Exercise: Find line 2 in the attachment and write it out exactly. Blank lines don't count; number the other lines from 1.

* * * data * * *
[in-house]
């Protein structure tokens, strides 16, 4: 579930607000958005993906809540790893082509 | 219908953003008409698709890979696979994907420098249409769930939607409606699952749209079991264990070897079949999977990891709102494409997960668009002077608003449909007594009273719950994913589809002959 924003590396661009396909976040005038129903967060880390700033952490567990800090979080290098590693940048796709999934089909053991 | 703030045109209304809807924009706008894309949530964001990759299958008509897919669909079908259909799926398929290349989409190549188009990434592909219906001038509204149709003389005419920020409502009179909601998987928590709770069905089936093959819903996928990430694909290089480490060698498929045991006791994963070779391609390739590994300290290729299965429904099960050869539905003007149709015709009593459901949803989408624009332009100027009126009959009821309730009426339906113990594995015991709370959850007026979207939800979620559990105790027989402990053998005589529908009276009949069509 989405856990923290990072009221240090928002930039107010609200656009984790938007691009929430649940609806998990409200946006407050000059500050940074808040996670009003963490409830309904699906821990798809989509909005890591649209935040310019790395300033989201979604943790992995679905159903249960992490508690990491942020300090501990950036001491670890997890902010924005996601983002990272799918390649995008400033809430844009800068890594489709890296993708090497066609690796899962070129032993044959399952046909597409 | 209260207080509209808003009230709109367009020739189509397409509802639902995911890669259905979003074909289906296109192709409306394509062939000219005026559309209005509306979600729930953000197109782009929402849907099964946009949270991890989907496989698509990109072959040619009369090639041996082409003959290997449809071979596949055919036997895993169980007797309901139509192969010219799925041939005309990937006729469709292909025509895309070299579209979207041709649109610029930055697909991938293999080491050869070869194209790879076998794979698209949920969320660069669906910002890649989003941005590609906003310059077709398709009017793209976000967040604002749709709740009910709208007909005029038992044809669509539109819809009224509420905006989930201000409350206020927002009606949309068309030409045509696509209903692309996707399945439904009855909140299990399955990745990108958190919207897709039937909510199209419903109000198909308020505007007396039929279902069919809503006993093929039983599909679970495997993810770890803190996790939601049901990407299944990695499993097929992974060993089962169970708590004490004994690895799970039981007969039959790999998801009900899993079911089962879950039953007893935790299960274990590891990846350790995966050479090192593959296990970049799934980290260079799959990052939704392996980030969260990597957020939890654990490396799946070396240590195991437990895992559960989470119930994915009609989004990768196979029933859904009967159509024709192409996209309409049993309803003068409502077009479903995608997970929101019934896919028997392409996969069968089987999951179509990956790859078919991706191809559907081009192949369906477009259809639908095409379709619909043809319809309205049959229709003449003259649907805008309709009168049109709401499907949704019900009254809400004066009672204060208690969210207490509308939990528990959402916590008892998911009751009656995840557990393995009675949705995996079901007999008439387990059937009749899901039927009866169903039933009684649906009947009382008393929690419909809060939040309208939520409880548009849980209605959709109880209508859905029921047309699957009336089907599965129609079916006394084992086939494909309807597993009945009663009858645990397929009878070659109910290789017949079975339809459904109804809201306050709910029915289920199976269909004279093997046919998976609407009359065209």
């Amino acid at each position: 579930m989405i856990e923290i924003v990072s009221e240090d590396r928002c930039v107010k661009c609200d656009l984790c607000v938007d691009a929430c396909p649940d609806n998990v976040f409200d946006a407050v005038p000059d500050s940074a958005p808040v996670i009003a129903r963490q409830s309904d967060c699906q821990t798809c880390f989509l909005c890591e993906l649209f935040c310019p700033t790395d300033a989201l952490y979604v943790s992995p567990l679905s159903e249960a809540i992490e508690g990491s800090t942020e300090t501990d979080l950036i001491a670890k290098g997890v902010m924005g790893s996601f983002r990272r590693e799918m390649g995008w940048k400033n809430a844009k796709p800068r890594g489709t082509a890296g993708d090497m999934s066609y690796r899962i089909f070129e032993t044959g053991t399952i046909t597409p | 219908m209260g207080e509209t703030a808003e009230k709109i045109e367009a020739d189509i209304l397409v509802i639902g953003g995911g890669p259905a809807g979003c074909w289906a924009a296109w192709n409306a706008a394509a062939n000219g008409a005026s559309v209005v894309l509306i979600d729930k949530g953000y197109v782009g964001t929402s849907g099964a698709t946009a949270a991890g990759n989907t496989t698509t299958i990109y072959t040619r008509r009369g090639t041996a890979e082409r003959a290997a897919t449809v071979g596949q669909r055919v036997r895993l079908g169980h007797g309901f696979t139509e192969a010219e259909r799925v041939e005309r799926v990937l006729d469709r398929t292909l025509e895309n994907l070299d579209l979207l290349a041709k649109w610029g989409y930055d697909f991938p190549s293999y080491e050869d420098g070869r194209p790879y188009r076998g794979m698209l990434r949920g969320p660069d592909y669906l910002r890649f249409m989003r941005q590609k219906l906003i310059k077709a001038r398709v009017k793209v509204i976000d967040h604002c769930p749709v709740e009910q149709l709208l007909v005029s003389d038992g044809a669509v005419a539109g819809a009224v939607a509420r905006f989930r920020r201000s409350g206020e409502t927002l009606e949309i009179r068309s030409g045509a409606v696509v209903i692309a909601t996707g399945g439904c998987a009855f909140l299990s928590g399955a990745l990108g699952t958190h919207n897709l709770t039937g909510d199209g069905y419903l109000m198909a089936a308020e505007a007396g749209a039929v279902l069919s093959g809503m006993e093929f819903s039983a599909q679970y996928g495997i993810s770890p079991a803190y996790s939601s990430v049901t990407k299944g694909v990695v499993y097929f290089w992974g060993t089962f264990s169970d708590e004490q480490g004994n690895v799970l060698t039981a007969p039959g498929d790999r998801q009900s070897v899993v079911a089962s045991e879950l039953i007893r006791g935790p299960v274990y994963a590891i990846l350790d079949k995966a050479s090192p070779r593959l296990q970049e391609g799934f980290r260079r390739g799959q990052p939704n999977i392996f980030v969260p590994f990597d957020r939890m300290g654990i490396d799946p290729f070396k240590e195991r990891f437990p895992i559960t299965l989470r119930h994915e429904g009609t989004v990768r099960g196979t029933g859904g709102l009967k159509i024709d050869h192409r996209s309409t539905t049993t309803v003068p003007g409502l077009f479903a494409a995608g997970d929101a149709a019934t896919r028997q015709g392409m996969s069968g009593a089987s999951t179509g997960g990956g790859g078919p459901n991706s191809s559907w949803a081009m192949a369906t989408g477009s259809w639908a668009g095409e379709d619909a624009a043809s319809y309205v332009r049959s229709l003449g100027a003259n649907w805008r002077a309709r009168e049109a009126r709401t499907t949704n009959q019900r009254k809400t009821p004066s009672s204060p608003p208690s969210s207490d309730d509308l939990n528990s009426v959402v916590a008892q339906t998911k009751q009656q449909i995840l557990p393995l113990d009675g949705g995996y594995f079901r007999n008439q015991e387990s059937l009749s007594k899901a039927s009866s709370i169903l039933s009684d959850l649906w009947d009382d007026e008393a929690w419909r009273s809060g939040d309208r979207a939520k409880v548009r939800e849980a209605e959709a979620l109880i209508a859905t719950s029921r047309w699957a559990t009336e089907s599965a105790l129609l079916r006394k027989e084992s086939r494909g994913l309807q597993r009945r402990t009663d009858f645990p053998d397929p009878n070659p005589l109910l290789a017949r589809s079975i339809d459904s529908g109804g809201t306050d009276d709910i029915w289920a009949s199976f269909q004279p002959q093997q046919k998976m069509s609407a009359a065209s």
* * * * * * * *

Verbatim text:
């Protein structure tokens, strides 16, 4: 579930607000958005993906809540790893082509 | 219908953003008409698709890979696979994907420098249409769930939607409606699952749209079991264990070897079949999977990891709102494409997960668009002077608003449909007594009273719950994913589809002959 924003590396661009396909976040005038129903967060880390700033952490567990800090979080290098590693940048796709999934089909053991 | 703030045109209304809807924009706008894309949530964001990759299958008509897919669909079908259909799926398929290349989409190549188009990434592909219906001038509204149709003389005419920020409502009179909601998987928590709770069905089936093959819903996928990430694909290089480490060698498929045991006791994963070779391609390739590994300290290729299965429904099960050869539905003007149709015709009593459901949803989408624009332009100027009126009959009821309730009426339906113990594995015991709370959850007026979207939800979620559990105790027989402990053998005589529908009276009949069509 989405856990923290990072009221240090928002930039107010609200656009984790938007691009929430649940609806998990409200946006407050000059500050940074808040996670009003963490409830309904699906821990798809989509909005890591649209935040310019790395300033989201979604943790992995679905159903249960992490508690990491942020300090501990950036001491670890997890902010924005996601983002990272799918390649995008400033809430844009800068890594489709890296993708090497066609690796899962070129032993044959399952046909597409 | 209260207080509209808003009230709109367009020739189509397409509802639902995911890669259905979003074909289906296109192709409306394509062939000219005026559309209005509306979600729930953000197109782009929402849907099964946009949270991890989907496989698509990109072959040619009369090639041996082409003959290997449809071979596949055919036997895993169980007797309901139509192969010219799925041939005309990937006729469709292909025509895309070299579209979207041709649109610029930055697909991938293999080491050869070869194209790879076998794979698209949920969320660069669906910002890649989003941005590609906003310059077709398709009017793209976000967040604002749709709740009910709208007909005029038992044809669509539109819809009224509420905006989930201000409350206020927002009606949309068309030409045509696509209903692309996707399945439904009855909140299990399955990745990108958190919207897709039937909510199209419903109000198909308020505007007396039929279902069919809503006993093929039983599909679970495997993810770890803190996790939601049901990407299944990695499993097929992974060993089962169970708590004490004994690895799970039981007969039959790999998801009900899993079911089962879950039953007893935790299960274990590891990846350790995966050479090192593959296990970049799934980290260079799959990052939704392996980030969260990597957020939890654990490396799946070396240590195991437990895992559960989470119930994915009609989004990768196979029933859904009967159509024709192409996209309409049993309803003068409502077009479903995608997970929101019934896919028997392409996969069968089987999951179509990956790859078919991706191809559907081009192949369906477009259809639908095409379709619909043809319809309205049959229709003449003259649907805008309709009168049109709401499907949704019900009254809400004066009672204060208690969210207490509308939990528990959402916590008892998911009751009656995840557990393995009675949705995996079901007999008439387990059937009749899901039927009866169903039933009684649906009947009382008393929690419909809060939040309208939520409880548009849980209605959709109880209508859905029921047309699957009336089907599965129609079916006394084992086939494909309807597993009945009663009858645990397929009878070659109910290789017949079975339809459904109804809201306050709910029915289920199976269909004279093997046919998976609407009359065209």